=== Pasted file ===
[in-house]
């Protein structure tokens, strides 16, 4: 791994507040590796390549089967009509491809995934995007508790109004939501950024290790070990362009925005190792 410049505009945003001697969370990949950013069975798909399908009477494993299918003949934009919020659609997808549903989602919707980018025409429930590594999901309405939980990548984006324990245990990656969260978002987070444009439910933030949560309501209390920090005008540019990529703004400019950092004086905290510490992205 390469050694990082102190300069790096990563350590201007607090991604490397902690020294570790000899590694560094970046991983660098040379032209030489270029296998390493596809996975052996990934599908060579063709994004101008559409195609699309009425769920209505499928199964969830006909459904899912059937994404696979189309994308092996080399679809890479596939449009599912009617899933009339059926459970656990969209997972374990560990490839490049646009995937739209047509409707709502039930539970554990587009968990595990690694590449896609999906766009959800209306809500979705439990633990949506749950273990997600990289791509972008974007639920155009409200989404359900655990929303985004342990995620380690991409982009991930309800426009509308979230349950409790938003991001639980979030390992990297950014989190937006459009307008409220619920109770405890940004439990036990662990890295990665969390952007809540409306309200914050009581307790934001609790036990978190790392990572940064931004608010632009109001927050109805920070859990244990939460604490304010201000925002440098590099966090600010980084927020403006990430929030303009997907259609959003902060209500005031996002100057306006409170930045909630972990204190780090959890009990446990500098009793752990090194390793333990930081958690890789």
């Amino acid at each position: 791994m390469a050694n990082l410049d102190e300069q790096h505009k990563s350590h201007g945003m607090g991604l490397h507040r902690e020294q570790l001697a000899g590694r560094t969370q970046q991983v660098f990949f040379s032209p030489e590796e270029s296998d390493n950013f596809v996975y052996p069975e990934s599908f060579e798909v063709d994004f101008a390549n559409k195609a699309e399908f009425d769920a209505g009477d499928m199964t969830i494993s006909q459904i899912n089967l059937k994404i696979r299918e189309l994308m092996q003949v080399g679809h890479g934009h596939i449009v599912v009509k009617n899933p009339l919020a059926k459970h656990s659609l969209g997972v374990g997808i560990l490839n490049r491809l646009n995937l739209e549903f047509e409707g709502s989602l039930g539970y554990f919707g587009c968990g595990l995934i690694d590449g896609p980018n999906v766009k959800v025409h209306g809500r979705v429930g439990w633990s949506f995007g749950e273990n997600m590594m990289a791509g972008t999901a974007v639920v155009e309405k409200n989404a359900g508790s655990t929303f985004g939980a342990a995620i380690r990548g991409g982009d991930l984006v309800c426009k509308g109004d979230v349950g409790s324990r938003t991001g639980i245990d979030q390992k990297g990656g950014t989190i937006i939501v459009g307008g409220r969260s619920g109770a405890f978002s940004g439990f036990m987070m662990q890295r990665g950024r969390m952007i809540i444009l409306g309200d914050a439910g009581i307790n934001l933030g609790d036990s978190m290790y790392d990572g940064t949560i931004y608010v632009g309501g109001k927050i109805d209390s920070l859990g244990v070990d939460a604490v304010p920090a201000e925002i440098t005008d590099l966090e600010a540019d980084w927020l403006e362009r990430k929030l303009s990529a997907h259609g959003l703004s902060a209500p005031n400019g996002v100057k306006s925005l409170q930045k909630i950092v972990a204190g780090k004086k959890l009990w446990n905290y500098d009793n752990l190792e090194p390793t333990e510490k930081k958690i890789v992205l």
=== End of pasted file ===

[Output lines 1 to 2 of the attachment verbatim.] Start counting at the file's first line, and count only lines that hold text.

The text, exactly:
[in-house]
């Protein structure tokens, strides 16, 4: 791994507040590796390549089967009509491809995934995007508790109004939501950024290790070990362009925005190792 410049505009945003001697969370990949950013069975798909399908009477494993299918003949934009919020659609997808549903989602919707980018025409429930590594999901309405939980990548984006324990245990990656969260978002987070444009439910933030949560309501209390920090005008540019990529703004400019950092004086905290510490992205 390469050694990082102190300069790096990563350590201007607090991604490397902690020294570790000899590694560094970046991983660098040379032209030489270029296998390493596809996975052996990934599908060579063709994004101008559409195609699309009425769920209505499928199964969830006909459904899912059937994404696979189309994308092996080399679809890479596939449009599912009617899933009339059926459970656990969209997972374990560990490839490049646009995937739209047509409707709502039930539970554990587009968990595990690694590449896609999906766009959800209306809500979705439990633990949506749950273990997600990289791509972008974007639920155009409200989404359900655990929303985004342990995620380690991409982009991930309800426009509308979230349950409790938003991001639980979030390992990297950014989190937006459009307008409220619920109770405890940004439990036990662990890295990665969390952007809540409306309200914050009581307790934001609790036990978190790392990572940064931004608010632009109001927050109805920070859990244990939460604490304010201000925002440098590099966090600010980084927020403006990430929030303009997907259609959003902060209500005031996002100057306006409170930045909630972990204190780090959890009990446990500098009793752990090194390793333990930081958690890789």